November 13, 2014 | By Dan Bowman
Interoperability and Meaningful Use efforts need to be aligned with other healthcare regulatory and industry initiatives, according to the eHealth Initiative, which on Thursday unveiled its 2020 roadmap for transforming health IT.
The roadmap, which eHealth Initiative CEO Jennfier Covich Bordenick calls “a framework for discussion about core technology issues,” includes priorities for three areas: business and clinical motivators, interoperability and data access and use. In particular, she says, the private sector’s role must grow in order for health IT to move forward.
“We are heading into a world where healthcare data needs to be exchanged, shared and analyzed, not simply pushed from place to place,” Bordenick says in the document. “Similarly, we are developing a 2020 roadmap that requires sharing, analysis and above all, collaboration.”
Compared to the Office of the National Coordinator for Health IT’s interoperability roadmap, which will be available for public comment in January, the eHealth Initiative calls its plan “much broader,” but acknowledges that there is overlap between the two efforts to ensure synchronicity.
The roadmap specifically calls for an extension of time between Stages 2 and 3 of the Meaningful Use program, and also says that compliance with ICD-10 by next October is mandatory. The adoption of standards and open architecture also is encouraged for interoperability to evolve, as is the adoption of “approaches reflecting cross-industry IT trends” such as REST and FHIR.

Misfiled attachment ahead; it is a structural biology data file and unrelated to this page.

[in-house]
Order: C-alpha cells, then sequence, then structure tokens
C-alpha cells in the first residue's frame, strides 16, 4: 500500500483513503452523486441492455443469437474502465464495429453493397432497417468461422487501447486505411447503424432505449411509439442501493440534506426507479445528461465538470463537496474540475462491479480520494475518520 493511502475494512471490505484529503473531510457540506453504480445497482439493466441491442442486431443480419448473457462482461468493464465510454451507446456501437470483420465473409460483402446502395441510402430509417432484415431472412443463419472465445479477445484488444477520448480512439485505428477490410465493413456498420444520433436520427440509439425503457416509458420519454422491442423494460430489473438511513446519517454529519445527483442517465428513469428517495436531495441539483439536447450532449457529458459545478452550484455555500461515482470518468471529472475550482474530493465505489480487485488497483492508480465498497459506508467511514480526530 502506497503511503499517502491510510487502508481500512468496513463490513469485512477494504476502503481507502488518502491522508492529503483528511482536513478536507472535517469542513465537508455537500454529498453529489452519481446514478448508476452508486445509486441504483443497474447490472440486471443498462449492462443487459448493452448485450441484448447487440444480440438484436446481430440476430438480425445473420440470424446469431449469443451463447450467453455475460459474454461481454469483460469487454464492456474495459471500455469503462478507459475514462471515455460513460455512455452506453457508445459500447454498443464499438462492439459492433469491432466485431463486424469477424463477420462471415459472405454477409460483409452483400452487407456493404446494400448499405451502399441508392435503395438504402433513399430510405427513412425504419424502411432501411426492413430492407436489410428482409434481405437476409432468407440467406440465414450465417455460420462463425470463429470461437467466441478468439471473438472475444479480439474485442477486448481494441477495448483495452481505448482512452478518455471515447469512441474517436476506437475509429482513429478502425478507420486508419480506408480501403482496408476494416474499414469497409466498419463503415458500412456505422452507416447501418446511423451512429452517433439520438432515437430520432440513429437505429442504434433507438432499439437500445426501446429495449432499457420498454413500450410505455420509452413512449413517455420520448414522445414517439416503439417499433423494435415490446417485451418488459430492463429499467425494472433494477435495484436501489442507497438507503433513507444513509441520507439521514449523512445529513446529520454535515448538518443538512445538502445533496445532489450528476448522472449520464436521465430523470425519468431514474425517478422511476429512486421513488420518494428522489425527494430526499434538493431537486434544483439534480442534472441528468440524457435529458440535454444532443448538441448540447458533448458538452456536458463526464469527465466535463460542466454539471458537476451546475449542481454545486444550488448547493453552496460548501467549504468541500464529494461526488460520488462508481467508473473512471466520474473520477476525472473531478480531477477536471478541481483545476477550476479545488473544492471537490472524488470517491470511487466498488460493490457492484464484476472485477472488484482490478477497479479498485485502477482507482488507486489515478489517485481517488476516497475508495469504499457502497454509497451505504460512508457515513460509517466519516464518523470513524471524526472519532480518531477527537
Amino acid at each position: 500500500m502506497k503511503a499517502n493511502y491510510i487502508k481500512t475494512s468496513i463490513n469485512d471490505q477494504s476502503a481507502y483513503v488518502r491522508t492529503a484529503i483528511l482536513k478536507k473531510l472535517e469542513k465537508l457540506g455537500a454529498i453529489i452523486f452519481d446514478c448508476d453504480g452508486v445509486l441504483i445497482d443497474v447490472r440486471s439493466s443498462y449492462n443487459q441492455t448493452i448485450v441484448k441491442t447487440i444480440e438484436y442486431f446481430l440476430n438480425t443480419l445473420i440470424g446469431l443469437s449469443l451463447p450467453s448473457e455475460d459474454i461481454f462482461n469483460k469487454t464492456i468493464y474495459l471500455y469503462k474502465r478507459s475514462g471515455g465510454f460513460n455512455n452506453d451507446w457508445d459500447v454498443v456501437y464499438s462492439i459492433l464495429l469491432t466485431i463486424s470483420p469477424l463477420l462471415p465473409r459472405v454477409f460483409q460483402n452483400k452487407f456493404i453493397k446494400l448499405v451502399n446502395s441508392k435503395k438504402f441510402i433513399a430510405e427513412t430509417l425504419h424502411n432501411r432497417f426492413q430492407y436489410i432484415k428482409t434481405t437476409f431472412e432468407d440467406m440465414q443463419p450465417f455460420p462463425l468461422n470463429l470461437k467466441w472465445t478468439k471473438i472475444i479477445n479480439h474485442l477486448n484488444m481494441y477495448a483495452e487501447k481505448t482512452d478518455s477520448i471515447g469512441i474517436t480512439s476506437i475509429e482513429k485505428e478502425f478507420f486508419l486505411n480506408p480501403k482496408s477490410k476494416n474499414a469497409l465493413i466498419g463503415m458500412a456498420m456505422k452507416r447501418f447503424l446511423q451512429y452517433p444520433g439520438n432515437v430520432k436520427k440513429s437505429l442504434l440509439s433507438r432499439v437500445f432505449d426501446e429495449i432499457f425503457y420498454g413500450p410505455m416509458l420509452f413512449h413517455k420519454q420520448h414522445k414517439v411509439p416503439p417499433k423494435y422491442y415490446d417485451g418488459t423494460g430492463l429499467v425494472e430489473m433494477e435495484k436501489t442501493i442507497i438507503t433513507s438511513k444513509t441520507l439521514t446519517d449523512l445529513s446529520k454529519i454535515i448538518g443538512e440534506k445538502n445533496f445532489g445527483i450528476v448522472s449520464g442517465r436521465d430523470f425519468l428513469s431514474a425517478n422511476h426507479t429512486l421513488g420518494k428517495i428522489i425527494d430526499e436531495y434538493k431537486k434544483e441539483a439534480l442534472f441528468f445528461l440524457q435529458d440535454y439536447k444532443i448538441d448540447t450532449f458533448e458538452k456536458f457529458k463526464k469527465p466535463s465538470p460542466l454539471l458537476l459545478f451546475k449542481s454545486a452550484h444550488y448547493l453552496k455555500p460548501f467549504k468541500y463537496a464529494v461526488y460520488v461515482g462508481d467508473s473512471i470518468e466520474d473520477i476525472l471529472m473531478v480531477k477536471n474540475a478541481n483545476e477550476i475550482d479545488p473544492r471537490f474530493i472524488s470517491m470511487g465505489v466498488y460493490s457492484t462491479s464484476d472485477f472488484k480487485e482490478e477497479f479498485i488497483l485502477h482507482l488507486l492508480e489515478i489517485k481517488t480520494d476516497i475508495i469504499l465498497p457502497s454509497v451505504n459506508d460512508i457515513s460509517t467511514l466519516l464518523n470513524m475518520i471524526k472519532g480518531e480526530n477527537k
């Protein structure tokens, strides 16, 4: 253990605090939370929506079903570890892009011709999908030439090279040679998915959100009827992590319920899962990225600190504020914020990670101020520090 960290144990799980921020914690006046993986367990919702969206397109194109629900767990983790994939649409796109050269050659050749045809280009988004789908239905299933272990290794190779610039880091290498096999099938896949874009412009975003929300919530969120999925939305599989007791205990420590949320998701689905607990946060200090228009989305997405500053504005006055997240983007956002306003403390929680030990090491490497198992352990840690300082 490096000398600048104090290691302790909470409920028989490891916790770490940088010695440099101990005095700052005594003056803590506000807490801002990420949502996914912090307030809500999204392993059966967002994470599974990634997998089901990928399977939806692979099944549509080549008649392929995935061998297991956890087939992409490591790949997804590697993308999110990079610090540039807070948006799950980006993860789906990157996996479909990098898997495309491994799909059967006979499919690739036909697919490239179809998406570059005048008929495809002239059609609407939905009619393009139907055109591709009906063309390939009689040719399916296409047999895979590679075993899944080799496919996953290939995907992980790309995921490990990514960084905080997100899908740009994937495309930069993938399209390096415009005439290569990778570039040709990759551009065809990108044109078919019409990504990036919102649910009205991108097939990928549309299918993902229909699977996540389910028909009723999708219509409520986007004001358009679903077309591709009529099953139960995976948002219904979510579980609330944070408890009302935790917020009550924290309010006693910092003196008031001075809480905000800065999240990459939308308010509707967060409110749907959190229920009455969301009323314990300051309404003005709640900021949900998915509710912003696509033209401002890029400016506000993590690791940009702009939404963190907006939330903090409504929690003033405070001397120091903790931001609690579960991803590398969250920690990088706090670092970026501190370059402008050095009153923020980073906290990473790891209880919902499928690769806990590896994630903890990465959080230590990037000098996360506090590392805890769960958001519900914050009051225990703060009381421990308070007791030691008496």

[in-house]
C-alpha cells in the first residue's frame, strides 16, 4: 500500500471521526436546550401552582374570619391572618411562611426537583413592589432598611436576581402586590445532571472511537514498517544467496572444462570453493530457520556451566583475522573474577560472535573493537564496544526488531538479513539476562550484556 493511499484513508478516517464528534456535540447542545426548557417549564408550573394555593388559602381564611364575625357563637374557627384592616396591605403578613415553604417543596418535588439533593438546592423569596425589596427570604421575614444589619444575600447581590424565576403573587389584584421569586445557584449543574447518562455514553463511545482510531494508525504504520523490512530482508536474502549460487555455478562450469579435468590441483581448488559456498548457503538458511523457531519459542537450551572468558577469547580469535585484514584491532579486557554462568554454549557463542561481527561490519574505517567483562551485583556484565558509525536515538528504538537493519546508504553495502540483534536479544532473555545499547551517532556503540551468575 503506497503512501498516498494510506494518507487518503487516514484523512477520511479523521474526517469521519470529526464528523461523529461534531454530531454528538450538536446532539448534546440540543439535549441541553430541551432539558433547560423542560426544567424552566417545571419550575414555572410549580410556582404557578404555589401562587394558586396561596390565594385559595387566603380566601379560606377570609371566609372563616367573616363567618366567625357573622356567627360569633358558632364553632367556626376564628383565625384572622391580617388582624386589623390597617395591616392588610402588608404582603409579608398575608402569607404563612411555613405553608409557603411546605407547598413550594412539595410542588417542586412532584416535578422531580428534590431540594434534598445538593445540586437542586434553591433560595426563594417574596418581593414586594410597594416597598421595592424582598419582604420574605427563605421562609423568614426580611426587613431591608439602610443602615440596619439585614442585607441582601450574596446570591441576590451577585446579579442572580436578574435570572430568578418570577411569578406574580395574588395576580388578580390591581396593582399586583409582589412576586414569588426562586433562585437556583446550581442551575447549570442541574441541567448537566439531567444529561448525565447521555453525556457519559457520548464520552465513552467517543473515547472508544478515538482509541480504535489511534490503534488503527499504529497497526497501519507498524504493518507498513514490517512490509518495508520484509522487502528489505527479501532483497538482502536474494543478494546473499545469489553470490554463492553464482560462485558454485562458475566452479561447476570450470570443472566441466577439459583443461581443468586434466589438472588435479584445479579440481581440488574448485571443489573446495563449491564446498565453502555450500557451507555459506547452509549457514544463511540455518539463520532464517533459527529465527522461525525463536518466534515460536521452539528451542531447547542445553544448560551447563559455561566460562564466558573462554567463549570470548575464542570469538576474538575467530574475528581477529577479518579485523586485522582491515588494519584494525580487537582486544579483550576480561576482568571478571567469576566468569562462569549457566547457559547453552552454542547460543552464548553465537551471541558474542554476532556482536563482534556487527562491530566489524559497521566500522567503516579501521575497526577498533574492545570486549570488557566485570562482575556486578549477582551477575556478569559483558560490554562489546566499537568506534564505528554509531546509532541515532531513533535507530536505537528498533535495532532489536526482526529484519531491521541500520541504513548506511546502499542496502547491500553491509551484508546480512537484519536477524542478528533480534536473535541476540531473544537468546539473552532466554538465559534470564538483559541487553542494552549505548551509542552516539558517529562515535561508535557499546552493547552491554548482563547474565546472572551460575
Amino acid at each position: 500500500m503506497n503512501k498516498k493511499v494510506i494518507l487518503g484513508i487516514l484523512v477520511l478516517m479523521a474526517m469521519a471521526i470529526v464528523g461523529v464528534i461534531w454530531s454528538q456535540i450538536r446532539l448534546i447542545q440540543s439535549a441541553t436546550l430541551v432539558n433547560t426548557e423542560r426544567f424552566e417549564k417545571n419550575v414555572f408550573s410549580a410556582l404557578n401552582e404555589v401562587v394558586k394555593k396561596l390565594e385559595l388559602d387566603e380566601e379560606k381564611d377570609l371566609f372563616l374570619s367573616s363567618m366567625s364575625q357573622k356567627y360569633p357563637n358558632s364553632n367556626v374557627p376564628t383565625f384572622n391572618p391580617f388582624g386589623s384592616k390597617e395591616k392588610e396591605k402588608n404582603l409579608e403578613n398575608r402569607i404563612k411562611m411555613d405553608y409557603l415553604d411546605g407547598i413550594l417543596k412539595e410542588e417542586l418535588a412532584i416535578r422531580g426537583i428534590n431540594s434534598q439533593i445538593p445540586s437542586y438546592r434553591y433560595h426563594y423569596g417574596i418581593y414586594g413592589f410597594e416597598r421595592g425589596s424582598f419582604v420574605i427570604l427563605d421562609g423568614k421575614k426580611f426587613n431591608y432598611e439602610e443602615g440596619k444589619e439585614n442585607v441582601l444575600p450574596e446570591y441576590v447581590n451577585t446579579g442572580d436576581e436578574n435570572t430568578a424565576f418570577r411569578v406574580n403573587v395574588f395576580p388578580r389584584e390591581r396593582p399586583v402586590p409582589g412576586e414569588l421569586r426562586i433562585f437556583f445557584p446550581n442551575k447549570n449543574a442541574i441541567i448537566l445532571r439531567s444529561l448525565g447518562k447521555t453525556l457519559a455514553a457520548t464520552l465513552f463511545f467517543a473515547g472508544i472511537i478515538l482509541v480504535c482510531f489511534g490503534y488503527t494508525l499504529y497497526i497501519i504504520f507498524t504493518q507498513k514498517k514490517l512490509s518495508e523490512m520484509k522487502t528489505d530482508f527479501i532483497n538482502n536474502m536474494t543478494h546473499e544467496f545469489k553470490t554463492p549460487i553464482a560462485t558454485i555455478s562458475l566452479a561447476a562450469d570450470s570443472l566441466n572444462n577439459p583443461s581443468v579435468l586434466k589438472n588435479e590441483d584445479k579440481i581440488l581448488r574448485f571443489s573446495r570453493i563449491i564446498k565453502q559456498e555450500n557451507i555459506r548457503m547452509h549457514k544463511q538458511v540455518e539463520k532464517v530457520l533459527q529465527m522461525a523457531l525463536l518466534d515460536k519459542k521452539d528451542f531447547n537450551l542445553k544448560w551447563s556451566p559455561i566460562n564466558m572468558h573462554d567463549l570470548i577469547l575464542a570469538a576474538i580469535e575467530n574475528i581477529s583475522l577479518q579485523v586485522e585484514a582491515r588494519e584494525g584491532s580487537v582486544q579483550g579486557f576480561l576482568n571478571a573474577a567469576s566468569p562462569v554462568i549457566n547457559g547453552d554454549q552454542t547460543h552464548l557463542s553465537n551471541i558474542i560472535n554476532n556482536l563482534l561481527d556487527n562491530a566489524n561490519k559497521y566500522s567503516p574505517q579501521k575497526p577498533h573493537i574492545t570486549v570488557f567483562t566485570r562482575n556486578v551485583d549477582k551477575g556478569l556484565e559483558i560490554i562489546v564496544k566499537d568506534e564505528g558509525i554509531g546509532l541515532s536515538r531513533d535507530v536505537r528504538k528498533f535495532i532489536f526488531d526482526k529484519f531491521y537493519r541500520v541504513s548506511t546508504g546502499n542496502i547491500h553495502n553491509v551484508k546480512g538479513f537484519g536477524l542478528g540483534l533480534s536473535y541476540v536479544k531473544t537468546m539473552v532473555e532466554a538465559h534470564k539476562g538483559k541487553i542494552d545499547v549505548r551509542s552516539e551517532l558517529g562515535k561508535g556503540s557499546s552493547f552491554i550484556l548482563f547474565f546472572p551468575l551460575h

Additionally, the roadmap says that Meaningful Use, despite its importance, is not a “sufficient lever” to ensure interoperability throughout healthcare.
A survey published in September from Premier and the eHealth Initiative concluded that poor interoperability is a significant barrier for accountable care organization success.
“We envision a high-performing healthcare system centered around the patient, where all those engaged in patient care are linked together in a secure and interoperable environment,” the roadmap says.
The roadmap also looks to kick-start conversations about how to solve several privacy and security challenges in healthcare today, including data security, appropriate data sharing, granular data control, data provenance and data matching.
To learn more:
– read the roadmap (.pdf)